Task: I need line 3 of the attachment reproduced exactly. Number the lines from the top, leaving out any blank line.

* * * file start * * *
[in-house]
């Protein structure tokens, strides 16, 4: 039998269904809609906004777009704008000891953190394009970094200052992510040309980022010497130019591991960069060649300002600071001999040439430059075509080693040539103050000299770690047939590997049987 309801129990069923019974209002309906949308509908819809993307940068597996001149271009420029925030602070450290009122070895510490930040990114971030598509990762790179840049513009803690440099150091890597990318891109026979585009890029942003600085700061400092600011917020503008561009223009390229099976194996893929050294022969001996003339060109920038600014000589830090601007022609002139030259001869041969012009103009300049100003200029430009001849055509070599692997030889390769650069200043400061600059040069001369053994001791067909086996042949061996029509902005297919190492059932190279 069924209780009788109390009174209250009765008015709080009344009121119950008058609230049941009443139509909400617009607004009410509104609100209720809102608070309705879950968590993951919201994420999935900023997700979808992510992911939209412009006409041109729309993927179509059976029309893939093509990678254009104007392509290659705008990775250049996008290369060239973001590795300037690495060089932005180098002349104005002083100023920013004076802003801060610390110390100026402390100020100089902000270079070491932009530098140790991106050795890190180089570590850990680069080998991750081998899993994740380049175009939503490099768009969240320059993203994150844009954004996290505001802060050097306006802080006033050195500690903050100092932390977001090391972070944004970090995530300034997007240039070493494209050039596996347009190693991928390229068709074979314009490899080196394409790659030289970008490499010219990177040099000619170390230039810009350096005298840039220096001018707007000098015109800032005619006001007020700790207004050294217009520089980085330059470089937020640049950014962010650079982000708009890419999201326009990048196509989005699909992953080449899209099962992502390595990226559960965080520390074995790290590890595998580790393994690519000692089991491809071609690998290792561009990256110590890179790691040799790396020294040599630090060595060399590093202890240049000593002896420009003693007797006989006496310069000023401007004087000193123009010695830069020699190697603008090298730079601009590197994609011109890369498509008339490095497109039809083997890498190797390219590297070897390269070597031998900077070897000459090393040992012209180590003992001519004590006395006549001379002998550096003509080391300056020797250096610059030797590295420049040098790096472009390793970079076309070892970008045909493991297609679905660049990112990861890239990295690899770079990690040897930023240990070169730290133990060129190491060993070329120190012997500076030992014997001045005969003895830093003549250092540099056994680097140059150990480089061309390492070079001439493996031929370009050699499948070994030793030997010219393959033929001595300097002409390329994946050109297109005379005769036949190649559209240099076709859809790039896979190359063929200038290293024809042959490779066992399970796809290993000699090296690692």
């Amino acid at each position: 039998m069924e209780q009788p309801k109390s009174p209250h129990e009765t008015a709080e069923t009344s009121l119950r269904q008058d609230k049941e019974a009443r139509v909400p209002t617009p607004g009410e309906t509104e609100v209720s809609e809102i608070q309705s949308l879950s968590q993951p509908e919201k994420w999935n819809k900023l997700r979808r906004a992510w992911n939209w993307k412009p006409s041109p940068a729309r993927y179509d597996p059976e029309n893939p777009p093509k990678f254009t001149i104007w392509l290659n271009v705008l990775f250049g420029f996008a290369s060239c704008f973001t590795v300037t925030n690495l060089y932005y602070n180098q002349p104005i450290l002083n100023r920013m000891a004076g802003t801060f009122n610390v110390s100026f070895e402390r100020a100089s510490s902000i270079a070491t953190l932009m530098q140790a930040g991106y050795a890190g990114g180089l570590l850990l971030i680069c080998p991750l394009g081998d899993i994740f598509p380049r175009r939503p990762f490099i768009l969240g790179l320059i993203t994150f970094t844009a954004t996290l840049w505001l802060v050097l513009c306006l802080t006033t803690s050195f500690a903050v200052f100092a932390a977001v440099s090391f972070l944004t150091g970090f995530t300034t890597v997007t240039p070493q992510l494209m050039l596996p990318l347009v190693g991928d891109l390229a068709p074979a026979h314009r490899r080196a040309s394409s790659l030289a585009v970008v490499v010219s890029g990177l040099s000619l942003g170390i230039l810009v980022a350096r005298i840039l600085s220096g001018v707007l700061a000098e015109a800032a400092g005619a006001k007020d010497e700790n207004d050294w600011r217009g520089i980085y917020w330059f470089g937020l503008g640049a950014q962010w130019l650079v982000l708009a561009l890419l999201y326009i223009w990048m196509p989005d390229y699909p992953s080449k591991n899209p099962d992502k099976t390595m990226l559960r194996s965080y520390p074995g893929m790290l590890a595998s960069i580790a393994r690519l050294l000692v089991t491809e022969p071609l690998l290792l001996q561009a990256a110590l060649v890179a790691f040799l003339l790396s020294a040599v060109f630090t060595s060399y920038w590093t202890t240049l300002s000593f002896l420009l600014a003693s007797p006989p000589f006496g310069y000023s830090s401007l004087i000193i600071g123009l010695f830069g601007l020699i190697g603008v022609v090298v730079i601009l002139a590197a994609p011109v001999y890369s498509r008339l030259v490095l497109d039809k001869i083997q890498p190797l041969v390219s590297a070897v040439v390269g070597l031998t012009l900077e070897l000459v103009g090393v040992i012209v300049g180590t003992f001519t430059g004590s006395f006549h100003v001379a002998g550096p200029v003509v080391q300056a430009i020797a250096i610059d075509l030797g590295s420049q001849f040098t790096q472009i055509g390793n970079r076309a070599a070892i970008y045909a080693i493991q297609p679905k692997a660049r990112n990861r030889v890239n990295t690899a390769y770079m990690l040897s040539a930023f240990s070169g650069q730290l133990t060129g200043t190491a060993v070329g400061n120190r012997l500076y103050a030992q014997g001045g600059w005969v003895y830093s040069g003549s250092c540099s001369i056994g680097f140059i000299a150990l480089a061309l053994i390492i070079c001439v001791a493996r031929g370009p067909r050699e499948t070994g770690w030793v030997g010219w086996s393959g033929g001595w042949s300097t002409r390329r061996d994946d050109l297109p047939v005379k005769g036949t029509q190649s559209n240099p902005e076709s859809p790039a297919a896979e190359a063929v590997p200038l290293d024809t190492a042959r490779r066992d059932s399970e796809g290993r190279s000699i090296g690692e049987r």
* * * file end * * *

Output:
């Amino acid at each position: 039998m069924e209780q009788p309801k109390s009174p209250h129990e009765t008015a709080e069923t009344s009121l119950r269904q008058d609230k049941e019974a009443r139509v909400p209002t617009p607004g009410e309906t509104e609100v209720s809609e809102i608070q309705s949308l879950s968590q993951p509908e919201k994420w999935n819809k900023l997700r979808r906004a992510w992911n939209w993307k412009p006409s041109p940068a729309r993927y179509d597996p059976e029309n893939p777009p093509k990678f254009t001149i104007w392509l290659n271009v705008l990775f250049g420029f996008a290369s060239c704008f973001t590795v300037t925030n690495l060089y932005y602070n180098q002349p104005i450290l002083n100023r920013m000891a004076g802003t801060f009122n610390v110390s100026f070895e402390r100020a100089s510490s902000i270079a070491t953190l932009m530098q140790a930040g991106y050795a890190g990114g180089l570590l850990l971030i680069c080998p991750l394009g081998d899993i994740f598509p380049r175009r939503p990762f490099i768009l969240g790179l320059i993203t994150f970094t844009a954004t996290l840049w505001l802060v050097l513009c306006l802080t006033t803690s050195f500690a903050v200052f100092a932390a977001v440099s090391f972070l944004t150091g970090f995530t300034t890597v997007t240039p070493q992510l494209m050039l596996p990318l347009v190693g991928d891109l390229a068709p074979a026979h314009r490899r080196a040309s394409s790659l030289a585009v970008v490499v010219s890029g990177l040099s000619l942003g170390i230039l810009v980022a350096r005298i840039l600085s220096g001018v707007l700061a000098e015109a800032a400092g005619a006001k007020d010497e700790n207004d050294w600011r217009g520089i980085y917020w330059f470089g937020l503008g640049a950014q962010w130019l650079v982000l708009a561009l890419l999201y326009i223009w990048m196509p989005d390229y699909p992953s080449k591991n899209p099962d992502k099976t390595m990226l559960r194996s965080y520390p074995g893929m790290l590890a595998s960069i580790a393994r690519l050294l000692v089991t491809e022969p071609l690998l290792l001996q561009a990256a110590l060649v890179a790691f040799l003339l790396s020294a040599v060109f630090t060595s060399y920038w590093t202890t240049l300002s000593f002896l420009l600014a003693s007797p006989p000589f006496g310069y000023s830090s401007l004087i000193i600071g123009l010695f830069g601007l020699i190697g603008v022609v090298v730079i601009l002139a590197a994609p011109v001999y890369s498509r008339l030259v490095l497109d039809k001869i083997q890498p190797l041969v390219s590297a070897v040439v390269g070597l031998t012009l900077e070897l000459v103009g090393v040992i012209v300049g180590t003992f001519t430059g004590s006395f006549h100003v001379a002998g550096p200029v003509v080391q300056a430009i020797a250096i610059d075509l030797g590295s420049q001849f040098t790096q472009i055509g390793n970079r076309a070599a070892i970008y045909a080693i493991q297609p679905k692997a660049r990112n990861r030889v890239n990295t690899a390769y770079m990690l040897s040539a930023f240990s070169g650069q730290l133990t060129g200043t190491a060993v070329g400061n120190r012997l500076y103050a030992q014997g001045g600059w005969v003895y830093s040069g003549s250092c540099s001369i056994g680097f140059i000299a150990l480089a061309l053994i390492i070079c001439v001791a493996r031929g370009p067909r050699e499948t070994g770690w030793v030997g010219w086996s393959g033929g001595w042949s300097t002409r390329r061996d994946d050109l297109p047939v005379k005769g036949t029509q190649s559209n240099p902005e076709s859809p790039a297919a896979e190359a063929v590997p200038l290293d024809t190492a042959r490779r066992d059932s399970e796809g290993r190279s000699i090296g690692e049987r």